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A grey, deciduous unarmed shrub 3 to 6 ft high, of rounded, compact habit; young shoots downy and glandular. Leaves roundish or rather broader than long, three- or five-lobed, the lobes irregularly round-toothed, the base straight or heart-shaped, 1⁄2 to 11⁄4 in. wide, upper surface sown with white, resinous glands and slightly downy, lower one downy on the veins; stalk downy, glandular, nearly as long as the blade. Flowers tubular, 1⁄3 to 1⁄2 in. long, clustered two to five together at the end of a short, downy, glandular stalk, the individual flower almost stalkless, downy, white tinged with rose, produced in the axil of a comparatively large, toothed, glandular-downy, wedge-shaped bract. Style downy. Fruits bright red, 1⁄4 in. in diameter. Bot. Mag., t. 3008.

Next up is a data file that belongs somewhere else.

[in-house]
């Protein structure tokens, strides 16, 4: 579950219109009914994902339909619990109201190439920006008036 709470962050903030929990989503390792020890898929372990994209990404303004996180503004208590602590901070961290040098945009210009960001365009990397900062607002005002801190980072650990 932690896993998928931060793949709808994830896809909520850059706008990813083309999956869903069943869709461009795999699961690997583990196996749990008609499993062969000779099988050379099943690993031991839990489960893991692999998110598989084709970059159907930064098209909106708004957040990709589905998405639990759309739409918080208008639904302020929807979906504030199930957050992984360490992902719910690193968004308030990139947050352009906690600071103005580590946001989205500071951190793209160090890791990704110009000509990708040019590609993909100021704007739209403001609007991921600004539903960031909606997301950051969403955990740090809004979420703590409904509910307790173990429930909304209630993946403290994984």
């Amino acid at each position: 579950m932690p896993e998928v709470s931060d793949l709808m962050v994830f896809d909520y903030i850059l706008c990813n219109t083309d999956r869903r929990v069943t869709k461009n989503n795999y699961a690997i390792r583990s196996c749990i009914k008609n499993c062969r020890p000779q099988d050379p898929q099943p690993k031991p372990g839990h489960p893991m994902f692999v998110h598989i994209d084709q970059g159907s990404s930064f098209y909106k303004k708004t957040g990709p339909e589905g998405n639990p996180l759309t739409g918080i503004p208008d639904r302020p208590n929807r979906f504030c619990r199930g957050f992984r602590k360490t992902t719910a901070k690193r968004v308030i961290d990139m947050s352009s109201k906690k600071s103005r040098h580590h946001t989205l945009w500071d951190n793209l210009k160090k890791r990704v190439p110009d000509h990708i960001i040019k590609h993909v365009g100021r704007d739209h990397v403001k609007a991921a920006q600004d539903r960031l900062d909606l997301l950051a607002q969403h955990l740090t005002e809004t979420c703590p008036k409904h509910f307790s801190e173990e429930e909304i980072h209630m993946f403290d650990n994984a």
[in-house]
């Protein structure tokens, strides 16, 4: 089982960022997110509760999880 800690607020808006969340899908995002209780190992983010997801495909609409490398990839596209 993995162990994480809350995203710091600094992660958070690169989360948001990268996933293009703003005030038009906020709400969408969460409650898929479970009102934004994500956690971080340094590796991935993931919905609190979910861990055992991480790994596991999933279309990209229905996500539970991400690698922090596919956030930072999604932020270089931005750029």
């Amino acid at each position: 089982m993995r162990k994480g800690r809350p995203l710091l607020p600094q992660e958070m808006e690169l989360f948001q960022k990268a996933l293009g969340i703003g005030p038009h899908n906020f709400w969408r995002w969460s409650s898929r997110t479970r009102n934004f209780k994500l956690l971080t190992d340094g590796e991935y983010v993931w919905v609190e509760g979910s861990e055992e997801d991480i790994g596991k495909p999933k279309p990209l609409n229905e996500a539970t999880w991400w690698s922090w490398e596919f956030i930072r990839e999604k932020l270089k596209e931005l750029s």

Native of western N. America; introduced in 1827 by David Douglas. It is a very pleasing shrub, conspicuous in the pale grey tint of its young leaves, and pretty in the delicate colouring of its abundant blooms. These appear with the young leaves in April.
R. cereum var. inebrians (Lindl.) C. L. Hitchc